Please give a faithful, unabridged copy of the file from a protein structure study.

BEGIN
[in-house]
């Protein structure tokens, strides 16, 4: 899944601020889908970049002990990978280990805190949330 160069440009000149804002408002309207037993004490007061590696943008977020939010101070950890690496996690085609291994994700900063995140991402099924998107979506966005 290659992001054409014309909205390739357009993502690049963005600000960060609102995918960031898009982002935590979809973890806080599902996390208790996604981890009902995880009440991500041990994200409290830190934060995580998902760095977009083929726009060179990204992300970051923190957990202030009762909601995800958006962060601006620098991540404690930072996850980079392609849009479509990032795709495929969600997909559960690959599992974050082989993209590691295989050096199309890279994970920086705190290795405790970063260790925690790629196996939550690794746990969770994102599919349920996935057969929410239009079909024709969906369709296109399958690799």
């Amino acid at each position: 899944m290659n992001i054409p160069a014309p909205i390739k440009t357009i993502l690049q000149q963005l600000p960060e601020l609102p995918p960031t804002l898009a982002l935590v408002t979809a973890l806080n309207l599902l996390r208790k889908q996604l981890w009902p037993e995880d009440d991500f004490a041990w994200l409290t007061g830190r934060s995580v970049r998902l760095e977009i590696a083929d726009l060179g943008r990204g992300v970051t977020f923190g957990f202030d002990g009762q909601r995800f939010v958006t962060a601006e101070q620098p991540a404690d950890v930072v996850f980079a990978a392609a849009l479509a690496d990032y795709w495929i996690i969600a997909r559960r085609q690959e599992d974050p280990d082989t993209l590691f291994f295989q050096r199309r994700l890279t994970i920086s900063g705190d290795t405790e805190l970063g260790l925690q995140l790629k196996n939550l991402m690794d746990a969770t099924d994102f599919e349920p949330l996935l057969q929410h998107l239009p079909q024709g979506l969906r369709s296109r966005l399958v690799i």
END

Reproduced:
[in-house]
């Protein structure tokens, strides 16, 4: 899944601020889908970049002990990978280990805190949330 160069440009000149804002408002309207037993004490007061590696943008977020939010101070950890690496996690085609291994994700900063995140991402099924998107979506966005 290659992001054409014309909205390739357009993502690049963005600000960060609102995918960031898009982002935590979809973890806080599902996390208790996604981890009902995880009440991500041990994200409290830190934060995580998902760095977009083929726009060179990204992300970051923190957990202030009762909601995800958006962060601006620098991540404690930072996850980079392609849009479509990032795709495929969600997909559960690959599992974050082989993209590691295989050096199309890279994970920086705190290795405790970063260790925690790629196996939550690794746990969770994102599919349920996935057969929410239009079909024709969906369709296109399958690799």
């Amino acid at each position: 899944m290659n992001i054409p160069a014309p909205i390739k440009t357009i993502l690049q000149q963005l600000p960060e601020l609102p995918p960031t804002l898009a982002l935590v408002t979809a973890l806080n309207l599902l996390r208790k889908q996604l981890w009902p037993e995880d009440d991500f004490a041990w994200l409290t007061g830190r934060s995580v970049r998902l760095e977009i590696a083929d726009l060179g943008r990204g992300v970051t977020f923190g957990f202030d002990g009762q909601r995800f939010v958006t962060a601006e101070q620098p991540a404690d950890v930072v996850f980079a990978a392609a849009l479509a690496d990032y795709w495929i996690i969600a997909r559960r085609q690959e599992d974050p280990d082989t993209l590691f291994f295989q050096r199309r994700l890279t994970i920086s900063g705190d290795t405790e805190l970063g260790l925690q995140l790629k196996n939550l991402m690794d746990a969770t099924d994102f599919e349920p949330l996935l057969q929410h998107l239009p079909q024709g979506l969906r369709s296109r966005l399958v690799i």